So, let’s really get down to business and talk about what we do on the “bog” – that’s a British expression. Humans don’t poop too often compared to some animals. Geese for instance are said to poop every 12 minutes, while we all know rabbits release silos of droppings – about 300 to 500 pellets a day depending on the rabbit and its diet. All animals dispose of their food waste, except they just have different ways of doing it. Jellyfish, for instance, poo from the same orifice they eat from. The only animal that we can find that doesn’t poo is the demodex mite, which doesn’t have an orifice from which to poo from. They store the waste until their time is up.
As for us humans, we generally poo on average once a day, but as you well know this is not always the case. It’s thought that the average person will excrete about 4.5 ounces (128 g) of fresh feces every day. It also depends on how much you eat, so a 300 pound man will poop a lot more than a 100 pound girl. According to the National Center for Health Statistics, an American man of average weight – about 196 pounds (88.9 kilos) – will poop about 360 pounds of feces every year. That means if you saved your poop over the year, you’d be able to fill up an oil barrel. The poop, though, of course would get smaller as it gets older. If you lived until you were 70 that means you’d make something like 25,200 pounds (11,430.5 kilos) worth of poop. That’s about two times more than the largest kind of elephant, The African Bush elephant. According to the New Scientist, a healthy human will on average spend 12 seconds evacuating his or her bowels. This doesn’t include waiting there for more to come out, but the actual time when the feces is being excreted. If you pooed once a day, this would mean in a 70 year lifespan, you’d spend 3.5 days releasing feces from your anus. That’s much different from how much time we spend on the toilet waiting, reading, and thinking, which is said to be about 42 minutes a week or 92 days in a lifetime – the research didn’t say how long a lifetime was, but it was British so we can expect around 79 years.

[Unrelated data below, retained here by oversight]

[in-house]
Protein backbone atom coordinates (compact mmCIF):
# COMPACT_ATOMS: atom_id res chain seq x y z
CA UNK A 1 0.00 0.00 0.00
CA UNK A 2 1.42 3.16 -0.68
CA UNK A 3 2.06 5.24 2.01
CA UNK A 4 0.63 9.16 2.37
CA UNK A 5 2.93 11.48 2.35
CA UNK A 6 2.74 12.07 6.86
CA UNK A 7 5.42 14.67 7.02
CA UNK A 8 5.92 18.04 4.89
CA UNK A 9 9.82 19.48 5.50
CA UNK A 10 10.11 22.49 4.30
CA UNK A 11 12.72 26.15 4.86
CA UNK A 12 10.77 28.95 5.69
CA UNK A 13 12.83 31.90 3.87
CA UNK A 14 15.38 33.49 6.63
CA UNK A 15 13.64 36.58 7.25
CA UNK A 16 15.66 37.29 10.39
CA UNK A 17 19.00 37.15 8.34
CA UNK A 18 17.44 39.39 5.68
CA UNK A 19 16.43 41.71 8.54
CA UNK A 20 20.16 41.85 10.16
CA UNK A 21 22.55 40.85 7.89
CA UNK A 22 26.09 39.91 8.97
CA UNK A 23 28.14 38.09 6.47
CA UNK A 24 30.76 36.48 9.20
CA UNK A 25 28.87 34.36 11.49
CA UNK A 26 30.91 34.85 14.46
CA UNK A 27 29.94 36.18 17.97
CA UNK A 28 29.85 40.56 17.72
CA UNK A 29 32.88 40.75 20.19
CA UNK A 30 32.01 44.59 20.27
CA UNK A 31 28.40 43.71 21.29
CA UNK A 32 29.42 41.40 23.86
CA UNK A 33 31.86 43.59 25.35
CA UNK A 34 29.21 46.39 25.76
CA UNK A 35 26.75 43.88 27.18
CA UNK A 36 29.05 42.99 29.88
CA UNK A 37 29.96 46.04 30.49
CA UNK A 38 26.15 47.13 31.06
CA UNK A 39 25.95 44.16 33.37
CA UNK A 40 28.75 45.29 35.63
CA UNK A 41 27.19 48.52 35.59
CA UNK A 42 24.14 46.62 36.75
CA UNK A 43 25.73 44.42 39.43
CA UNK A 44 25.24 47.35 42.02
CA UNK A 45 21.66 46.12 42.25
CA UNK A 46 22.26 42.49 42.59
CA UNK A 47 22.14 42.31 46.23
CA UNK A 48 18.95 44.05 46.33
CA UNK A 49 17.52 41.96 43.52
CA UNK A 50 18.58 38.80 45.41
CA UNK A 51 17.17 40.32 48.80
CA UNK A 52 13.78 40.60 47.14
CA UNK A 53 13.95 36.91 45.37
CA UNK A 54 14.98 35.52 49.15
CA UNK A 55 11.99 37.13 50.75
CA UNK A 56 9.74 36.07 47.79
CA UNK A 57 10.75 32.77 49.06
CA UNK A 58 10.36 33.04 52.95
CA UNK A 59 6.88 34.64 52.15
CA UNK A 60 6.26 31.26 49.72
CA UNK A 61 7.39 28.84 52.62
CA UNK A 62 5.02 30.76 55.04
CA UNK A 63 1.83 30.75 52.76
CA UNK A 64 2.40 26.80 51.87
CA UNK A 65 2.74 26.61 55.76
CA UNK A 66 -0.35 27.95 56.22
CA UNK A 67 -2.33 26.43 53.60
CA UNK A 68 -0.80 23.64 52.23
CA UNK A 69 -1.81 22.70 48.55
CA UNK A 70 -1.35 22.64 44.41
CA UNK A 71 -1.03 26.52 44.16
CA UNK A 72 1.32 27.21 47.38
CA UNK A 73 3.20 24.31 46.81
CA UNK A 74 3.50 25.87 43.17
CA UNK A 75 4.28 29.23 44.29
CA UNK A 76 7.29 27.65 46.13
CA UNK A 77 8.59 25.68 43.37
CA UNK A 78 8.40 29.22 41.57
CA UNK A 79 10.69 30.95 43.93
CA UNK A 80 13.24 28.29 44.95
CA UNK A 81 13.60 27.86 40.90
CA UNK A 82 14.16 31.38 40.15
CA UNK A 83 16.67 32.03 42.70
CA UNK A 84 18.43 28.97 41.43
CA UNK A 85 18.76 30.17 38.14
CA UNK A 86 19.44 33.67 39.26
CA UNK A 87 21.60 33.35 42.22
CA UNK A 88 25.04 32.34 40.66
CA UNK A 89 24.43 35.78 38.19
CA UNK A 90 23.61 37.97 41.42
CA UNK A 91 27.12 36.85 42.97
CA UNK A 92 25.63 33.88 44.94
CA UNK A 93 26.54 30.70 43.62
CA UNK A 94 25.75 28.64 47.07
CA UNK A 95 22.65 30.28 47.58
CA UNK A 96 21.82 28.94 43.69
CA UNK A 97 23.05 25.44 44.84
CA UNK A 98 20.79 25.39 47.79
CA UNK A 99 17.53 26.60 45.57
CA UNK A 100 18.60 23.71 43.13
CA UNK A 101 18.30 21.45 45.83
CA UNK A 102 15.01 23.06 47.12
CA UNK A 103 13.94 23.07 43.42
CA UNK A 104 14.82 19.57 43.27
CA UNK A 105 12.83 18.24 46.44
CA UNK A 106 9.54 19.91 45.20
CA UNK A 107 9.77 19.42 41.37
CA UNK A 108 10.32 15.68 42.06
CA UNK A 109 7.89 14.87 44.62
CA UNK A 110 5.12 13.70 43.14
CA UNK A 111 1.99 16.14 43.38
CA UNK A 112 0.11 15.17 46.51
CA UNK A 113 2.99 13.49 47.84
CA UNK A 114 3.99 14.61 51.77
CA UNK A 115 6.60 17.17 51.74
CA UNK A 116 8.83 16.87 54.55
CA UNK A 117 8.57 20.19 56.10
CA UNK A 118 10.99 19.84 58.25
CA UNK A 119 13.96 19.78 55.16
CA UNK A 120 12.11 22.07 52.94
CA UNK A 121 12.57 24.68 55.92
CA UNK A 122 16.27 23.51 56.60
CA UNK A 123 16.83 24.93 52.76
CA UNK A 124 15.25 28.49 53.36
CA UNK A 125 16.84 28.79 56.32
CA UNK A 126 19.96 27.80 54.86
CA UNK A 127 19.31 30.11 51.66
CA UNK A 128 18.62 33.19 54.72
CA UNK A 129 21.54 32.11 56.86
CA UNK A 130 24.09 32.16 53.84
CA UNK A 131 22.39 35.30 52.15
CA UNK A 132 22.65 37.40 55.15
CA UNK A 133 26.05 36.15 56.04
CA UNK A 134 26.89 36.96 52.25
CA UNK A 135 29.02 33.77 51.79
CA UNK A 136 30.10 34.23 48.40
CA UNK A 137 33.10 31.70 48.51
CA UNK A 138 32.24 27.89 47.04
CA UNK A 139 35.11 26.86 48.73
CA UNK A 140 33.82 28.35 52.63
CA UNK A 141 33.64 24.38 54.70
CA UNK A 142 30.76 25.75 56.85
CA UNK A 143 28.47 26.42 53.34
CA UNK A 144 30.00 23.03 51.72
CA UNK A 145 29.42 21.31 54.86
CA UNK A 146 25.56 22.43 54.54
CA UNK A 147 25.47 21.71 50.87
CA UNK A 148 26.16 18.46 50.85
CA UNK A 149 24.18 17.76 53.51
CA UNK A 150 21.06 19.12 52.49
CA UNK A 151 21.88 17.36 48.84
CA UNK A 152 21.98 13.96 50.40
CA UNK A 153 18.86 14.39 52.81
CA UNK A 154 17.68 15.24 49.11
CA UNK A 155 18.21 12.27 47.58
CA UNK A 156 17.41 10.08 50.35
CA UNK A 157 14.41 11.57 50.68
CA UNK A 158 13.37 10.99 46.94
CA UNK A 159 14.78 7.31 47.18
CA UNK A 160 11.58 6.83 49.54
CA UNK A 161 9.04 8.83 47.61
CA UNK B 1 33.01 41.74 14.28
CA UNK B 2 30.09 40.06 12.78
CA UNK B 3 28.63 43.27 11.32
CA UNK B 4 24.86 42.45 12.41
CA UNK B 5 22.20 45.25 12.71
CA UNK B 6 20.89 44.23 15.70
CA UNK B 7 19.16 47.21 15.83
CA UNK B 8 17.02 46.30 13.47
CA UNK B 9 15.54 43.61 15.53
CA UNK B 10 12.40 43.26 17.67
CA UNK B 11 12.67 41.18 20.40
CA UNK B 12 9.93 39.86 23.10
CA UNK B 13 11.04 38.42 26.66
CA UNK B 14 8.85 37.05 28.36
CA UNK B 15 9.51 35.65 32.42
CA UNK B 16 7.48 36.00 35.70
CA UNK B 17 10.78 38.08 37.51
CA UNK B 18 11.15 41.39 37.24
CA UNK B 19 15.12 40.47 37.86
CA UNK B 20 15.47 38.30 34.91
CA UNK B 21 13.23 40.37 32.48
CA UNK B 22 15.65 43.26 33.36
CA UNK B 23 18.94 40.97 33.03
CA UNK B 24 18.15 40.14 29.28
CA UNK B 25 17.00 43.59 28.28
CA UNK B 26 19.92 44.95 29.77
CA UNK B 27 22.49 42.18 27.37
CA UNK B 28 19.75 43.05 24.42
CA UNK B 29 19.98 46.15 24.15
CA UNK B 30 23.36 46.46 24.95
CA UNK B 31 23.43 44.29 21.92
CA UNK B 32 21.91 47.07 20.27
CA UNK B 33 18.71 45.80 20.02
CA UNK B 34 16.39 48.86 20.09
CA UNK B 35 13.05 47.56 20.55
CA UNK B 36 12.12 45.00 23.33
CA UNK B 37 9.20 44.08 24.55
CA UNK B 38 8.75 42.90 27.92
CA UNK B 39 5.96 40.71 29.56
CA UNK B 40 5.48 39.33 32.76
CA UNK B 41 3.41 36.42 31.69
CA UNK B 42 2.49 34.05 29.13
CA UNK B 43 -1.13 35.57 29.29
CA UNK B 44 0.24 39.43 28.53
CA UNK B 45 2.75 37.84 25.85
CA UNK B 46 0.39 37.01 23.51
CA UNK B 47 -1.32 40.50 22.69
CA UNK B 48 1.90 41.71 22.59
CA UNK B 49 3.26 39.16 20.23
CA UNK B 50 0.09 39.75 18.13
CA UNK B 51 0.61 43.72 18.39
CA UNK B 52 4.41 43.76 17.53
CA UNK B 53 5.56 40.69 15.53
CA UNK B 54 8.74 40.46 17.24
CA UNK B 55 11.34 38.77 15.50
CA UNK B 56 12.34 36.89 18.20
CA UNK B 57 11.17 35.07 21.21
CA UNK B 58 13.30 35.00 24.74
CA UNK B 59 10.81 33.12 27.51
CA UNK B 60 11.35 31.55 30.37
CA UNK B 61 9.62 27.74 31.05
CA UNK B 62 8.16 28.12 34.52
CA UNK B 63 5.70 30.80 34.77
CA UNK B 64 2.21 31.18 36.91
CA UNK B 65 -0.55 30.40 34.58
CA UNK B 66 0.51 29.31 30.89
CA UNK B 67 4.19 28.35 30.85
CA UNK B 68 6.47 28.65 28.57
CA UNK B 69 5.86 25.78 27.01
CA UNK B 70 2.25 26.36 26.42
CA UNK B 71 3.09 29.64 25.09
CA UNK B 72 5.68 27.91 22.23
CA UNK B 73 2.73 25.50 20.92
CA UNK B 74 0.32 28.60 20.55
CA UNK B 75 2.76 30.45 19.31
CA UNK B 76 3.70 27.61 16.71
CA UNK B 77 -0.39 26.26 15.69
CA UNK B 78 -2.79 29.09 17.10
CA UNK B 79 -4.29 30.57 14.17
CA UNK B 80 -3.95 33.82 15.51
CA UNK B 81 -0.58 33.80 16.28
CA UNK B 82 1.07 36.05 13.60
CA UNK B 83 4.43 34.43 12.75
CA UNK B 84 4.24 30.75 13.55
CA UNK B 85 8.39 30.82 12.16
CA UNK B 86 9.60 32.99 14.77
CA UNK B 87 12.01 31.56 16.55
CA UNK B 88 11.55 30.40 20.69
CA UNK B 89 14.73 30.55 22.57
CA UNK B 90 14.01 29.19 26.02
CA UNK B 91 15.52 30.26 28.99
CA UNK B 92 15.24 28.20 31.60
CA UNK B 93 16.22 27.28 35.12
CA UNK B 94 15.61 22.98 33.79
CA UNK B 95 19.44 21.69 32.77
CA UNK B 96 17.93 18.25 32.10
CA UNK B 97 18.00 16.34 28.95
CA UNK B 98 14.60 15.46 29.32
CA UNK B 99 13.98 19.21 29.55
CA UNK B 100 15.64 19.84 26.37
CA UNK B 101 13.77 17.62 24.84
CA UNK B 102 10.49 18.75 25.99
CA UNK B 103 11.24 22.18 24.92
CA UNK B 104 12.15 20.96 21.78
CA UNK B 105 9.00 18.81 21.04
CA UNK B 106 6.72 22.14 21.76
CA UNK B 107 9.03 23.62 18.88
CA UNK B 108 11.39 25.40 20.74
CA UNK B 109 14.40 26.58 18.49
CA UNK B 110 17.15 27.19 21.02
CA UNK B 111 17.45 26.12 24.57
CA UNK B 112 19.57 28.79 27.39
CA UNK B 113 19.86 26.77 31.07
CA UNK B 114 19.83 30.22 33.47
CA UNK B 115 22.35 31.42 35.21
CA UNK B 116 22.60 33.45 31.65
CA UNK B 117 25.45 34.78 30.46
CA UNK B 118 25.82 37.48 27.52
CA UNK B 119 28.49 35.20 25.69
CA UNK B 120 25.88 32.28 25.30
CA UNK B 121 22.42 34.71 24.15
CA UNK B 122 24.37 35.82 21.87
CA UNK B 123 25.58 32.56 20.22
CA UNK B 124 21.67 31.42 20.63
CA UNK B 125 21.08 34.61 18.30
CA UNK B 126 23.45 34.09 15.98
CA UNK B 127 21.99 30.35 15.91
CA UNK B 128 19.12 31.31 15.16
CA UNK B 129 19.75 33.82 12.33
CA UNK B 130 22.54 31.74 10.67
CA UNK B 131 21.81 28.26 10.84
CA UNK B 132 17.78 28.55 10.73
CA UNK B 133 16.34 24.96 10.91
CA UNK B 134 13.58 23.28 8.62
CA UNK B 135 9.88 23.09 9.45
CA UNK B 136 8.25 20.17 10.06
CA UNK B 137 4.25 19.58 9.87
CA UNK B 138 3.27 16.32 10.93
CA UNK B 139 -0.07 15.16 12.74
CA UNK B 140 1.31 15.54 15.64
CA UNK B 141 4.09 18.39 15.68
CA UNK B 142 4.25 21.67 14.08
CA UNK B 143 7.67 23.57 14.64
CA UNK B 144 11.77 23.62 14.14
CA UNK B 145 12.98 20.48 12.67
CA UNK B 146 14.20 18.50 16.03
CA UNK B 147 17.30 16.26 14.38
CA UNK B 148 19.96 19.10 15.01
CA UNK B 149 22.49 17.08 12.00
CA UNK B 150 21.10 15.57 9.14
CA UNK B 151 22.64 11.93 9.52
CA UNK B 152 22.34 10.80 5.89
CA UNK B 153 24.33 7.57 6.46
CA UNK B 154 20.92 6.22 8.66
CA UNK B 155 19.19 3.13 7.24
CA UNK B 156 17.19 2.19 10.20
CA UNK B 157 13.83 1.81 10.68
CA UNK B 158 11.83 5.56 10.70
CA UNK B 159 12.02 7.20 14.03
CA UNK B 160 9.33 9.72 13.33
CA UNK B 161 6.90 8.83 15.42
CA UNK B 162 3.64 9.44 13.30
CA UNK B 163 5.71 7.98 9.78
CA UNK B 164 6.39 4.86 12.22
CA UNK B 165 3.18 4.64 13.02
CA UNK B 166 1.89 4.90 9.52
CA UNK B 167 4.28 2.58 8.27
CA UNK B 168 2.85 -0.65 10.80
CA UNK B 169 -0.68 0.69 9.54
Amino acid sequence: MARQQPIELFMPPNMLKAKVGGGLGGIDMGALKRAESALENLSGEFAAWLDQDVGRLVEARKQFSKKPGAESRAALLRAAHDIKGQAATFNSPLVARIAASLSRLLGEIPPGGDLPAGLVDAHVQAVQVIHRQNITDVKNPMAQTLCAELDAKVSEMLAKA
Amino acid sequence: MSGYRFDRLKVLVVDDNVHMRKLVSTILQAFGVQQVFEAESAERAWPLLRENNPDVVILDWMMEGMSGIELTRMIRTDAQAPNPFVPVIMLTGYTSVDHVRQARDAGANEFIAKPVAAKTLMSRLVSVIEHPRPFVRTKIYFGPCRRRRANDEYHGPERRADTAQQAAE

What about doing a number one? Well, as you well know that all depends on fluid intake. If you watch a football match and drink an entire case of beer, you are going to pee a lot. But on average we consume about 8-12.5 cups (2-3 litres) of water a day. The website Medicine Plus says the average liquid consumption a day is about 8 cups (2 litres), and on average we’ll take a wiz about 6-7 times a day. The pee output for drinking 8 cups (2 litres) a day is anything from 3-8 cups (800-2000 milliliters). This might be affected by age, health, medical conditions and bladder size. That’s very important, as you’ll notice some of your friends will often complain about having a weak bladder.
According to what’s called the “Law of Urination” our standard average peeing time is 21 seconds. If we say we pee 7 times a day on average for 70 years, that would mean we spend an average of 43.4 days in total urinating. In that time, if we take the average of 8 cups (2 liters) a day, we will have peed a grand total of 13,500,000 gallons (51,100,000 litres) in a 70 year lifetime. How much pee is that? Well, it’s quite a lot. An Olympic swimming pool holds about 660,430 gallons (2.5 million litres) of water. So if you pee 8 cups (2 litres) a day for 70 years, you could fill up 20.4 Olympic swimming pools with your own urine. I guess at that point you could call yourself a peeing Olympiad.
So, Are you the average person on the toilet? Have you ever tried a squat toilet? Let us know in the comments!